New Beyond Nuclear Thunderbird lays out Chernobyl facts

Many myths abound about the Chernobyl nuclear disaster. Even now, 32 years later, the so-called "facts" are usually focused on how few people immediately died, a completely misleading statistic since nuclear power plant disasters do not usually kill people instantly. But over the long-term, their legacy is indeed both considerable and often deadly.

In the newest edition of our periodic Thunderbird newsletter, we look at the facts about the Chernobyl disaster and debunk the many falsehoods that endeavor to downplay or even dismiss the deadly April 26, 1986 nuclear power plant accident whose legacy still causes harm today. Children continue to be born with Chernobyl-related birth defects and illnesses as the damage is passed through DNA. The radioactive contamination of land appears to be worse in some places. Wildlife are serving as sentinels as not only tumors, but smaller brain sizes, shortened life spans and sterility, among other impactsm, are observed.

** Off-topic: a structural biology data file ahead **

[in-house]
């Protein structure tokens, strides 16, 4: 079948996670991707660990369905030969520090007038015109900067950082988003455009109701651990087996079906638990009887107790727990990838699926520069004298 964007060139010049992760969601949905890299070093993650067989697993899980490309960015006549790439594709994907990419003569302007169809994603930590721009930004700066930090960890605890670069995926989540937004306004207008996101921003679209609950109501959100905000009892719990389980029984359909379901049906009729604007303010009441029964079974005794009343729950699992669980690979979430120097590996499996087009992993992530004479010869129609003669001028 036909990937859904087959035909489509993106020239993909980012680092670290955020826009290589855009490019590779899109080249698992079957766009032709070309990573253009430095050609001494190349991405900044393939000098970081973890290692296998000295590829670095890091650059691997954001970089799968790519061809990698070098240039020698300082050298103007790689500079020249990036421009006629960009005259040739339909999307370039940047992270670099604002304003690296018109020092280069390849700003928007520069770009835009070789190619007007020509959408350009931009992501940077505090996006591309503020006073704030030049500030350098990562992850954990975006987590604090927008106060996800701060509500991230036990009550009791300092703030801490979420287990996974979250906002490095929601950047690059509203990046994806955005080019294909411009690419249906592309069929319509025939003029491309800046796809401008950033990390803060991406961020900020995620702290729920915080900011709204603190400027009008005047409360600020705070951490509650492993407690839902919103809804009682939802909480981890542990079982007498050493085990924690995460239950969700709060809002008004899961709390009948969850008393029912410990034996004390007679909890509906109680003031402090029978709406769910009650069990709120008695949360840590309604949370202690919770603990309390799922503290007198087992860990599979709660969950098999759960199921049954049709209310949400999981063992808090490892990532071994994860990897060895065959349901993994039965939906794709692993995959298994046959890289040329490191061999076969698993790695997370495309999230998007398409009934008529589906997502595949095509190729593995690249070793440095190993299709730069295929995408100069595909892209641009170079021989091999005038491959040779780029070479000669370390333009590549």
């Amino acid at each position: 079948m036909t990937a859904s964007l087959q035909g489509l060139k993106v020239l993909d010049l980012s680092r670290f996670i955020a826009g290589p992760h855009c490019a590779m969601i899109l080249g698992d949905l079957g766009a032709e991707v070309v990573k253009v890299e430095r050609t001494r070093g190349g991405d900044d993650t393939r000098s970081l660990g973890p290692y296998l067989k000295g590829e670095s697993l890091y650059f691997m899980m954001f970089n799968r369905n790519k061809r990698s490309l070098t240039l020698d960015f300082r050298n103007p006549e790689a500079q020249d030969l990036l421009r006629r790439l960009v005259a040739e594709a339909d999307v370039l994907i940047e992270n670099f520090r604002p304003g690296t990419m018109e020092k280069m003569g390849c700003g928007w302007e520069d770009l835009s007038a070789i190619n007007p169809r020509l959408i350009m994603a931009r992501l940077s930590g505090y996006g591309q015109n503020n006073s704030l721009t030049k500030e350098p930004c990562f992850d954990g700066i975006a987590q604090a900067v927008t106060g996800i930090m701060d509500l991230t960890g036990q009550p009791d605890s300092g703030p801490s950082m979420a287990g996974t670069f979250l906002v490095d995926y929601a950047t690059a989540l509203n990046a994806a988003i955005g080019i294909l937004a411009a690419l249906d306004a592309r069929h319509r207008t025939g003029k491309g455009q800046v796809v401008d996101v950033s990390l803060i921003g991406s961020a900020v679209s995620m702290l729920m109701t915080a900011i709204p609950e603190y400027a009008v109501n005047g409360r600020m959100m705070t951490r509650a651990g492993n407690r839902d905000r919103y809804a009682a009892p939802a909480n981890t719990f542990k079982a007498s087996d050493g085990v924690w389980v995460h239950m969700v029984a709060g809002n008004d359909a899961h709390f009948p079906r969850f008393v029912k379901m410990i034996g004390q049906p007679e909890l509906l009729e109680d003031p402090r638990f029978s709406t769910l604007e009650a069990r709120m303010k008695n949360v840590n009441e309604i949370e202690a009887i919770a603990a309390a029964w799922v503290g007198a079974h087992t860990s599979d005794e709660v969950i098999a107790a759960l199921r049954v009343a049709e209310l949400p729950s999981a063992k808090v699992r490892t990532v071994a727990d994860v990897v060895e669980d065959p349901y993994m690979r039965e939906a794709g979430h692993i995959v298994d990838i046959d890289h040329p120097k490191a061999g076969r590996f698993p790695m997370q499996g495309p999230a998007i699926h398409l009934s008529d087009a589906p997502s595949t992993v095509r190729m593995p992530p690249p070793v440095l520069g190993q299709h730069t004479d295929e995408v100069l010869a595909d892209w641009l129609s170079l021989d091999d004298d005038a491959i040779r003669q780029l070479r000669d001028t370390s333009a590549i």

See our story at Beyond Nuclear International and download Chernobyl: The Facts, to learn more. 


The women who blocked Russian nuclear deal in South Africa win Goldman Prize

Super good news and well deserved -- the announcement that two women activists from South Africa, Makoma Lekalakala and Liz McDaid (pictured), who relentlessly pursued and uncovered an illegal Russian nuclear power deal with their homeland South Africa, have won the prestigious Goldman environment prize.

As The Guardian's Jonathan Watts describes it, reporting from Cape Town: "Two grassroots women activists – one black, one white – stand together against two of the world’s most powerful men – one black, one white – over a secret, undemocratic, multibillion dollar nuclear deal.

"If this was the plot of a Netflix series, it might be dismissed as too neat, too perfectly symbolic and symmetrical.

"But this is the true story of the two South African winners of this year’s Goldman environment prize who tapped their roots in the anti-apartheid struggle to take on and beat an agreement by their nation’s recently deposed leader Jacob Zuma and Russian president, Vladimir Putin."

Read the full article.